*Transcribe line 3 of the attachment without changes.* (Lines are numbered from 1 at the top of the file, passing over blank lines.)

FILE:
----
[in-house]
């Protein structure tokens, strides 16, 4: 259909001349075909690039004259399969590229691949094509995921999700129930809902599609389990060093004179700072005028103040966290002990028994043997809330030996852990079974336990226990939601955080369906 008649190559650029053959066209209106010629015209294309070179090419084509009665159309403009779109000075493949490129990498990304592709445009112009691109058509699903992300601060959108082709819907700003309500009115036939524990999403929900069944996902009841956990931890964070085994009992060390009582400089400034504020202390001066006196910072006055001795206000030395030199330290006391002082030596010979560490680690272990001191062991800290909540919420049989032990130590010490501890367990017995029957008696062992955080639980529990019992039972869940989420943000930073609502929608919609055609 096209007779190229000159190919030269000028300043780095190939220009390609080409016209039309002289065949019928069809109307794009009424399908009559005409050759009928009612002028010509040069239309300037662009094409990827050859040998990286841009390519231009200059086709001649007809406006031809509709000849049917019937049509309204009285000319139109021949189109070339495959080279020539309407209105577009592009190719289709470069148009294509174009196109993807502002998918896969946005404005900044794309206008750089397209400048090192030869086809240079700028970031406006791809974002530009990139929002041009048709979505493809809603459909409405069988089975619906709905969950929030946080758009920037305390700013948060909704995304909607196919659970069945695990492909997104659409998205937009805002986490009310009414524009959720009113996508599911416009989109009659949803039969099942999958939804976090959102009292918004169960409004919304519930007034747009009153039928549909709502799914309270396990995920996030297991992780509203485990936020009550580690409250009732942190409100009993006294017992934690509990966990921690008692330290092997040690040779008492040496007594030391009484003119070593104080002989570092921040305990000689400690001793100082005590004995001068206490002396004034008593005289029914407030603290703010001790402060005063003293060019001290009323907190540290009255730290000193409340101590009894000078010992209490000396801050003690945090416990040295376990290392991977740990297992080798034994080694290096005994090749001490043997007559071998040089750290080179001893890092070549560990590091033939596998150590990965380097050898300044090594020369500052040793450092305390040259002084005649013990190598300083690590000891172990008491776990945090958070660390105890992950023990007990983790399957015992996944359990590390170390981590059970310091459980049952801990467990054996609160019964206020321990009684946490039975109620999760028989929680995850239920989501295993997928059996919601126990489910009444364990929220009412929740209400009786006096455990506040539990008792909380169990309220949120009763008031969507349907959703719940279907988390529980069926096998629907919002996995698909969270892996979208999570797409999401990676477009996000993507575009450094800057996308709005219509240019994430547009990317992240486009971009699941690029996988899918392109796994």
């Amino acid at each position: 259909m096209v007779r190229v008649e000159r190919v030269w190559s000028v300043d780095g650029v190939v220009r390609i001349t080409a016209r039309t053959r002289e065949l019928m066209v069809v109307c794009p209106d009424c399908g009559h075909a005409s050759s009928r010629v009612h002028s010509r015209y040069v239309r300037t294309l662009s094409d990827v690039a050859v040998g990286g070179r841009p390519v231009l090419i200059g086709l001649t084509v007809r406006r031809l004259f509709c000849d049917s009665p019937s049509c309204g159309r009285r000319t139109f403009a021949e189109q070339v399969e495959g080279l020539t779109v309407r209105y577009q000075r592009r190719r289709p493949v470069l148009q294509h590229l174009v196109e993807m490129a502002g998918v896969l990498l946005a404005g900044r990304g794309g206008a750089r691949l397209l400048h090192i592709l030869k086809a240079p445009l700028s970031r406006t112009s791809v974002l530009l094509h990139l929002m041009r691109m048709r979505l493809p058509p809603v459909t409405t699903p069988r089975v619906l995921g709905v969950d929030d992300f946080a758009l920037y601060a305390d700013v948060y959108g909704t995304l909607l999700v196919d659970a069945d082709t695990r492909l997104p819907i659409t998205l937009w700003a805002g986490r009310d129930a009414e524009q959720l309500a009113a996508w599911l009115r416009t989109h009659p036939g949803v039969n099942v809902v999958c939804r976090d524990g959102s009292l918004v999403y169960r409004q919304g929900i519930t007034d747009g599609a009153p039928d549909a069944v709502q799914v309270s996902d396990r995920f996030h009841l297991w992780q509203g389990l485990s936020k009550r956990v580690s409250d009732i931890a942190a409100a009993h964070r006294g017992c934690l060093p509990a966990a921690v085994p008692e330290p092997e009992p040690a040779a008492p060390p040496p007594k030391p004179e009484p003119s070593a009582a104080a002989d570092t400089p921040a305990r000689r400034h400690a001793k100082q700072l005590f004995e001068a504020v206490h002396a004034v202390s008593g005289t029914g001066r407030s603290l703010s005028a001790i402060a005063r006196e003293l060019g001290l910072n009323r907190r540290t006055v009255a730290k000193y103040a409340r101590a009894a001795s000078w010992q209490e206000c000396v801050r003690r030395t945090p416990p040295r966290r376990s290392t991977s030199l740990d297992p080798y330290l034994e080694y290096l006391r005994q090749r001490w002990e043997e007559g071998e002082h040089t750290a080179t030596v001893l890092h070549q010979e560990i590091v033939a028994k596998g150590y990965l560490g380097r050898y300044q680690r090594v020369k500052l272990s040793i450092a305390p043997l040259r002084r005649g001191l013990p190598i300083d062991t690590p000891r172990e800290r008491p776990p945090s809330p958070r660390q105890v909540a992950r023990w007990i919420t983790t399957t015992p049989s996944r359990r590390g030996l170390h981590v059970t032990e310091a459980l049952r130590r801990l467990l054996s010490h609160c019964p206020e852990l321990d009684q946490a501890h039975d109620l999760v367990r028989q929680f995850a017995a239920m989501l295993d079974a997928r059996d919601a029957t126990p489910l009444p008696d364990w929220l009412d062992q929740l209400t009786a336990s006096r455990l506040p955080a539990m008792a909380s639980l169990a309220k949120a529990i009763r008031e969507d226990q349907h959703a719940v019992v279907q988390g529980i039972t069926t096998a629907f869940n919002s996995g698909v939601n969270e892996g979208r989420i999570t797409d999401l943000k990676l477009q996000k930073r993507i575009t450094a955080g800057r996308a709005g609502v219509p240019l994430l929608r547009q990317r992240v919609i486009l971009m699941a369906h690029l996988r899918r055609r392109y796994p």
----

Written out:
């Amino acid at each position: 259909m096209v007779r190229v008649e000159r190919v030269w190559s000028v300043d780095g650029v190939v220009r390609i001349t080409a016209r039309t053959r002289e065949l019928m066209v069809v109307c794009p209106d009424c399908g009559h075909a005409s050759s009928r010629v009612h002028s010509r015209y040069v239309r300037t294309l662009s094409d990827v690039a050859v040998g990286g070179r841009p390519v231009l090419i200059g086709l001649t084509v007809r406006r031809l004259f509709c000849d049917s009665p019937s049509c309204g159309r009285r000319t139109f403009a021949e189109q070339v399969e495959g080279l020539t779109v309407r209105y577009q000075r592009r190719r289709p493949v470069l148009q294509h590229l174009v196109e993807m490129a502002g998918v896969l990498l946005a404005g900044r990304g794309g206008a750089r691949l397209l400048h090192i592709l030869k086809a240079p445009l700028s970031r406006t112009s791809v974002l530009l094509h990139l929002m041009r691109m048709r979505l493809p058509p809603v459909t409405t699903p069988r089975v619906l995921g709905v969950d929030d992300f946080a758009l920037y601060a305390d700013v948060y959108g909704t995304l909607l999700v196919d659970a069945d082709t695990r492909l997104p819907i659409t998205l937009w700003a805002g986490r009310d129930a009414e524009q959720l309500a009113a996508w599911l009115r416009t989109h009659p036939g949803v039969n099942v809902v999958c939804r976090d524990g959102s009292l918004v999403y169960r409004q919304g929900i519930t007034d747009g599609a009153p039928d549909a069944v709502q799914v309270s996902d396990r995920f996030h009841l297991w992780q509203g389990l485990s936020k009550r956990v580690s409250d009732i931890a942190a409100a009993h964070r006294g017992c934690l060093p509990a966990a921690v085994p008692e330290p092997e009992p040690a040779a008492p060390p040496p007594k030391p004179e009484p003119s070593a009582a104080a002989d570092t400089p921040a305990r000689r400034h400690a001793k100082q700072l005590f004995e001068a504020v206490h002396a004034v202390s008593g005289t029914g001066r407030s603290l703010s005028a001790i402060a005063r006196e003293l060019g001290l910072n009323r907190r540290t006055v009255a730290k000193y103040a409340r101590a009894a001795s000078w010992q209490e206000c000396v801050r003690r030395t945090p416990p040295r966290r376990s290392t991977s030199l740990d297992p080798y330290l034994e080694y290096l006391r005994q090749r001490w002990e043997e007559g071998e002082h040089t750290a080179t030596v001893l890092h070549q010979e560990i590091v033939a028994k596998g150590y990965l560490g380097r050898y300044q680690r090594v020369k500052l272990s040793i450092a305390p043997l040259r002084r005649g001191l013990p190598i300083d062991t690590p000891r172990e800290r008491p776990p945090s809330p958070r660390q105890v909540a992950r023990w007990i919420t983790t399957t015992p049989s996944r359990r590390g030996l170390h981590v059970t032990e310091a459980l049952r130590r801990l467990l054996s010490h609160c019964p206020e852990l321990d009684q946490a501890h039975d109620l999760v367990r028989q929680f995850a017995a239920m989501l295993d079974a997928r059996d919601a029957t126990p489910l009444p008696d364990w929220l009412d062992q929740l209400t009786a336990s006096r455990l506040p955080a539990m008792a909380s639980l169990a309220k949120a529990i009763r008031e969507d226990q349907h959703a719940v019992v279907q988390g529980i039972t069926t096998a629907f869940n919002s996995g698909v939601n969270e892996g979208r989420i999570t797409d999401l943000k990676l477009q996000k930073r993507i575009t450094a955080g800057r996308a709005g609502v219509p240019l994430l929608r547009q990317r992240v919609i486009l971009m699941a369906h690029l996988r899918r055609r392109y796994p």